i first saw her in the summer, when she was still warm. between baking skin and the scent of red earth, we explored one another. she let me touch her in unexpected places, and i let her wash over me - we were both, of course, searching for home. summer was the smell of water cascading over parched dust in a red brick driveway, the gentle crackle of leaves (something is always dying, in a city) as someone passed my window. (Keep walking past the open windows, irving wrote. and Sorrow floats.) it was walking by canals, touching the tops of the weeds with the palms of one's hands. summer was when we were happiest, dreaming of clouds and better days, of fitnaa, in the red city. the winds gradually quickened, and the rain came, and went. our autumn was learning people's names, strange dialects, and imagining new ends. by winter's end, we no longer spoke as often, or as quietly. even so, winter was when we were warmest, to one another - when we leaned. i left her, in the end, of course. lahore was a beautiful city, but she was never mine.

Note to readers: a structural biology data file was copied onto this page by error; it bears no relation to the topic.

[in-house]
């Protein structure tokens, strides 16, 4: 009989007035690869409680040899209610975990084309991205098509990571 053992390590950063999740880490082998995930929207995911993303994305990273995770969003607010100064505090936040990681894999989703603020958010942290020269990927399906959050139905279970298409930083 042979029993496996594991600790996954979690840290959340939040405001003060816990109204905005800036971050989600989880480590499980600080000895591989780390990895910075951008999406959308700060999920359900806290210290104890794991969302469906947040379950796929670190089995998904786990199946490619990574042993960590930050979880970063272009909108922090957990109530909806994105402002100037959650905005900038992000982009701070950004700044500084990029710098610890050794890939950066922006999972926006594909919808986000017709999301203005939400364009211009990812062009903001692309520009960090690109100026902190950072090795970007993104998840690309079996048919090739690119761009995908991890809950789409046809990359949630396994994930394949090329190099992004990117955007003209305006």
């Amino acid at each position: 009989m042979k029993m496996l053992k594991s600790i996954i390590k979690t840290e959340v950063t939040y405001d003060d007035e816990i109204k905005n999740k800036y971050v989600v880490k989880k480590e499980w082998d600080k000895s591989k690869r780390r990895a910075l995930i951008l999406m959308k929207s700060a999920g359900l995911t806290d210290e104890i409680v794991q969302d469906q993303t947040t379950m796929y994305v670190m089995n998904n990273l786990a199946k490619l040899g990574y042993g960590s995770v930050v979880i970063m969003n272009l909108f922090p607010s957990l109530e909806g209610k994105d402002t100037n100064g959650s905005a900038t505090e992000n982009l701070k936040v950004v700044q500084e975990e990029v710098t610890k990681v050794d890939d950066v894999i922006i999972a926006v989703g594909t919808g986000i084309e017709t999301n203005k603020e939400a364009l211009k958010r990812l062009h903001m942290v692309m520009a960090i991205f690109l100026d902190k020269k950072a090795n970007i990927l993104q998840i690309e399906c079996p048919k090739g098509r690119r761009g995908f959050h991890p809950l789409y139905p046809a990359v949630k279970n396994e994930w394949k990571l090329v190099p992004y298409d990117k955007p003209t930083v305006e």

breaking hearts, she thought, quietly to herself, is what i do. she used to write stories, about people, about cities, about herself. she told them, but only to herself, or when no-one else was listening. they were fiction, but they were not. we loved each other, but we did not. we could have loved eac-